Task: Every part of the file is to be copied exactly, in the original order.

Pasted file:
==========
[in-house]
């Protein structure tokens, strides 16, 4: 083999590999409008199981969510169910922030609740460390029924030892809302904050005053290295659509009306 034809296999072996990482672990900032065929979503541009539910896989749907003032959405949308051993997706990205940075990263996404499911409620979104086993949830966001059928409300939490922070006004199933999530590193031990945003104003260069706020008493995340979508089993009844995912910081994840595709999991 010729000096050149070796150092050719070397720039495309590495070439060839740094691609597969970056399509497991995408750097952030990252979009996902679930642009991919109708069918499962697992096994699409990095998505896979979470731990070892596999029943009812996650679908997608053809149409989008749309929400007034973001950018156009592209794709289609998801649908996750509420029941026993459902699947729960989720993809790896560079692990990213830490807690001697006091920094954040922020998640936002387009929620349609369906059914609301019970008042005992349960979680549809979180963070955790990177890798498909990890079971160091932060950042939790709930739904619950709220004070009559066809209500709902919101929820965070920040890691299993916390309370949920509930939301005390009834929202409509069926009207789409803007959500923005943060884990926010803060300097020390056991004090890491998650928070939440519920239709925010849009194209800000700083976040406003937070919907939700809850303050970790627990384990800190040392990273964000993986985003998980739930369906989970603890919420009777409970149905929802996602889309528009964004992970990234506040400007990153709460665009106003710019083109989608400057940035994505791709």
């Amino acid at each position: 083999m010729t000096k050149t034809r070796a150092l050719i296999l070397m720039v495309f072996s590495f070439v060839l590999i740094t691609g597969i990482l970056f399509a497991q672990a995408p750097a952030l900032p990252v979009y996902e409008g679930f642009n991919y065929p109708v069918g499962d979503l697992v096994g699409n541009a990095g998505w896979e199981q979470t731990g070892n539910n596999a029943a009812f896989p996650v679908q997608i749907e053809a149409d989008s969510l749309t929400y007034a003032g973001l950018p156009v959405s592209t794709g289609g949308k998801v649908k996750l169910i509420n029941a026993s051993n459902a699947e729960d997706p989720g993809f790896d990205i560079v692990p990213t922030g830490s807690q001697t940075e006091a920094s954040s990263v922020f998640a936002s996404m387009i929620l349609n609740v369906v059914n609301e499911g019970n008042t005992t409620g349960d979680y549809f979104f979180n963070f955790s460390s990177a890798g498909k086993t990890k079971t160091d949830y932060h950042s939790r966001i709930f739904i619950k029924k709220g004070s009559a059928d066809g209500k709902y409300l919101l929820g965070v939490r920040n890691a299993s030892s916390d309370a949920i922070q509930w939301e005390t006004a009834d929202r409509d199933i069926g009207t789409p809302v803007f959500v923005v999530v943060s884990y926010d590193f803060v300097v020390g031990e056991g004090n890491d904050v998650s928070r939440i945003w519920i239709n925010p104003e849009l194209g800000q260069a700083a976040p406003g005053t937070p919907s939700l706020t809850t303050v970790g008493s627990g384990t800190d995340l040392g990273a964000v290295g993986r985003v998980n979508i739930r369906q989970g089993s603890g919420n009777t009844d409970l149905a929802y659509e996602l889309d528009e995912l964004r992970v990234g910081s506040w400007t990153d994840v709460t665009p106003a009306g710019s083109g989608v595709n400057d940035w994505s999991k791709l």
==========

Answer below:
[in-house]
């Protein structure tokens, strides 16, 4: 083999590999409008199981969510169910922030609740460390029924030892809302904050005053290295659509009306 034809296999072996990482672990900032065929979503541009539910896989749907003032959405949308051993997706990205940075990263996404499911409620979104086993949830966001059928409300939490922070006004199933999530590193031990945003104003260069706020008493995340979508089993009844995912910081994840595709999991 010729000096050149070796150092050719070397720039495309590495070439060839740094691609597969970056399509497991995408750097952030990252979009996902679930642009991919109708069918499962697992096994699409990095998505896979979470731990070892596999029943009812996650679908997608053809149409989008749309929400007034973001950018156009592209794709289609998801649908996750509420029941026993459902699947729960989720993809790896560079692990990213830490807690001697006091920094954040922020998640936002387009929620349609369906059914609301019970008042005992349960979680549809979180963070955790990177890798498909990890079971160091932060950042939790709930739904619950709220004070009559066809209500709902919101929820965070920040890691299993916390309370949920509930939301005390009834929202409509069926009207789409803007959500923005943060884990926010803060300097020390056991004090890491998650928070939440519920239709925010849009194209800000700083976040406003937070919907939700809850303050970790627990384990800190040392990273964000993986985003998980739930369906989970603890919420009777409970149905929802996602889309528009964004992970990234506040400007990153709460665009106003710019083109989608400057940035994505791709």
């Amino acid at each position: 083999m010729t000096k050149t034809r070796a150092l050719i296999l070397m720039v495309f072996s590495f070439v060839l590999i740094t691609g597969i990482l970056f399509a497991q672990a995408p750097a952030l900032p990252v979009y996902e409008g679930f642009n991919y065929p109708v069918g499962d979503l697992v096994g699409n541009a990095g998505w896979e199981q979470t731990g070892n539910n596999a029943a009812f896989p996650v679908q997608i749907e053809a149409d989008s969510l749309t929400y007034a003032g973001l950018p156009v959405s592209t794709g289609g949308k998801v649908k996750l169910i509420n029941a026993s051993n459902a699947e729960d997706p989720g993809f790896d990205i560079v692990p990213t922030g830490s807690q001697t940075e006091a920094s954040s990263v922020f998640a936002s996404m387009i929620l349609n609740v369906v059914n609301e499911g019970n008042t005992t409620g349960d979680y549809f979104f979180n963070f955790s460390s990177a890798g498909k086993t990890k079971t160091d949830y932060h950042s939790r966001i709930f739904i619950k029924k709220g004070s009559a059928d066809g209500k709902y409300l919101l929820g965070v939490r920040n890691a299993s030892s916390d309370a949920i922070q509930w939301e005390t006004a009834d929202r409509d199933i069926g009207t789409p809302v803007f959500v923005v999530v943060s884990y926010d590193f803060v300097v020390g031990e056991g004090n890491d904050v998650s928070r939440i945003w519920i239709n925010p104003e849009l194209g800000q260069a700083a976040p406003g005053t937070p919907s939700l706020t809850t303050v970790g008493s627990g384990t800190d995340l040392g990273a964000v290295g993986r985003v998980n979508i739930r369906q989970g089993s603890g919420n009777t009844d409970l149905a929802y659509e996602l889309d528009e995912l964004r992970v990234g910081s506040w400007t990153d994840v709460t665009p106003a009306g710019s083109g989608v595709n400057d940035w994505s999991k791709l």